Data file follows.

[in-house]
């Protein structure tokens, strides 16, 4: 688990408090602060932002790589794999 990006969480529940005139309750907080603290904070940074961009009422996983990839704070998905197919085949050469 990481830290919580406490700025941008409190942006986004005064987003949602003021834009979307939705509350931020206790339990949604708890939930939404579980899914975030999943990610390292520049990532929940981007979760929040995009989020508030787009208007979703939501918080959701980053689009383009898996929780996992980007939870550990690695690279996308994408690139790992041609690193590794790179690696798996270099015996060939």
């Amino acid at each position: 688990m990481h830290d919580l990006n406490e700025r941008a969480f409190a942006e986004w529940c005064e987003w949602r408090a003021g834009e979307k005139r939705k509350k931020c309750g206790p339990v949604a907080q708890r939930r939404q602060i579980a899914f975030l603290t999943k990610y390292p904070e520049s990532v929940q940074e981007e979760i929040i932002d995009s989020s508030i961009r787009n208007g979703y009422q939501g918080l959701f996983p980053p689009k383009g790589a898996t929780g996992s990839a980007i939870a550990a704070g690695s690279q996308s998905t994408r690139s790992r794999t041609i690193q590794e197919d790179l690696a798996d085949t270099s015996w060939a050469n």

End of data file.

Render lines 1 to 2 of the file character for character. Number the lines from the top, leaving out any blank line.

[in-house]
């Protein structure tokens, strides 16, 4: 688990408090602060932002790589794999 990006969480529940005139309750907080603290904070940074961009009422996983990839704070998905197919085949050469 990481830290919580406490700025941008409190942006986004005064987003949602003021834009979307939705509350931020206790339990949604708890939930939404579980899914975030999943990610390292520049990532929940981007979760929040995009989020508030787009208007979703939501918080959701980053689009383009898996929780996992980007939870550990690695690279996308994408690139790992041609690193590794790179690696798996270099015996060939």